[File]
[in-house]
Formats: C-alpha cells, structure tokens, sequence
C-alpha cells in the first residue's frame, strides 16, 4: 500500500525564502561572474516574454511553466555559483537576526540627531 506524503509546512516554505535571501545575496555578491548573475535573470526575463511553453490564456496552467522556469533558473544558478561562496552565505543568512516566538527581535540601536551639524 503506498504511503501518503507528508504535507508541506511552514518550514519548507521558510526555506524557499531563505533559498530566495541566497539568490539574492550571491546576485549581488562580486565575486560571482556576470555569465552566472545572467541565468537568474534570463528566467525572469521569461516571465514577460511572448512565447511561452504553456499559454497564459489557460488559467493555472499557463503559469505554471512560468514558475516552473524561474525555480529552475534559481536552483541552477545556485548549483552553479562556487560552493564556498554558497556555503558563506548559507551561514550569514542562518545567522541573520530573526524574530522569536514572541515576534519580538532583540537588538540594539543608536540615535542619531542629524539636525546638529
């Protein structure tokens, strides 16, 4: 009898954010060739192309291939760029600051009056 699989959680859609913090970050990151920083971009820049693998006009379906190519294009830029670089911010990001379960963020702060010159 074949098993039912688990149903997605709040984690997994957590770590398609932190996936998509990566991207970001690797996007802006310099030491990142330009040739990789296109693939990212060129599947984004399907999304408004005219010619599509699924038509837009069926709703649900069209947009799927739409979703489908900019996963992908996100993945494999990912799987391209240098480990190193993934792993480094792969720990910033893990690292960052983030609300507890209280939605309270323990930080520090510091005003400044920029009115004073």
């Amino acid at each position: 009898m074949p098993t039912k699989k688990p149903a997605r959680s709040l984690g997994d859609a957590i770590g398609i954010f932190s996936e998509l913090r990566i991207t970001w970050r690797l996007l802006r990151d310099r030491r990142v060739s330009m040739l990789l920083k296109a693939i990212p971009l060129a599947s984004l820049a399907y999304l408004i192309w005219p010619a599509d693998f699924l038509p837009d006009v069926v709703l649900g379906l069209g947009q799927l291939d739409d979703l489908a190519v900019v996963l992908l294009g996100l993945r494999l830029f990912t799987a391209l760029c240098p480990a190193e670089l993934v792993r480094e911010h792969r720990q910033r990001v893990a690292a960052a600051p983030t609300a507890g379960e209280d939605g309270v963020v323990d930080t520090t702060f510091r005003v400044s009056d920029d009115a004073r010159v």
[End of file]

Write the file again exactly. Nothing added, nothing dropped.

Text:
[in-house]
Formats: C-alpha cells, structure tokens, sequence
C-alpha cells in the first residue's frame, strides 16, 4: 500500500525564502561572474516574454511553466555559483537576526540627531 506524503509546512516554505535571501545575496555578491548573475535573470526575463511553453490564456496552467522556469533558473544558478561562496552565505543568512516566538527581535540601536551639524 503506498504511503501518503507528508504535507508541506511552514518550514519548507521558510526555506524557499531563505533559498530566495541566497539568490539574492550571491546576485549581488562580486565575486560571482556576470555569465552566472545572467541565468537568474534570463528566467525572469521569461516571465514577460511572448512565447511561452504553456499559454497564459489557460488559467493555472499557463503559469505554471512560468514558475516552473524561474525555480529552475534559481536552483541552477545556485548549483552553479562556487560552493564556498554558497556555503558563506548559507551561514550569514542562518545567522541573520530573526524574530522569536514572541515576534519580538532583540537588538540594539543608536540615535542619531542629524539636525546638529
């Protein structure tokens, strides 16, 4: 009898954010060739192309291939760029600051009056 699989959680859609913090970050990151920083971009820049693998006009379906190519294009830029670089911010990001379960963020702060010159 074949098993039912688990149903997605709040984690997994957590770590398609932190996936998509990566991207970001690797996007802006310099030491990142330009040739990789296109693939990212060129599947984004399907999304408004005219010619599509699924038509837009069926709703649900069209947009799927739409979703489908900019996963992908996100993945494999990912799987391209240098480990190193993934792993480094792969720990910033893990690292960052983030609300507890209280939605309270323990930080520090510091005003400044920029009115004073």
């Amino acid at each position: 009898m074949p098993t039912k699989k688990p149903a997605r959680s709040l984690g997994d859609a957590i770590g398609i954010f932190s996936e998509l913090r990566i991207t970001w970050r690797l996007l802006r990151d310099r030491r990142v060739s330009m040739l990789l920083k296109a693939i990212p971009l060129a599947s984004l820049a399907y999304l408004i192309w005219p010619a599509d693998f699924l038509p837009d006009v069926v709703l649900g379906l069209g947009q799927l291939d739409d979703l489908a190519v900019v996963l992908l294009g996100l993945r494999l830029f990912t799987a391209l760029c240098p480990a190193e670089l993934v792993r480094e911010h792969r720990q910033r990001v893990a690292a960052a600051p983030t609300a507890g379960e209280d939605g309270v963020v323990d930080t520090t702060f510091r005003v400044s009056d920029d009115a004073r010159v």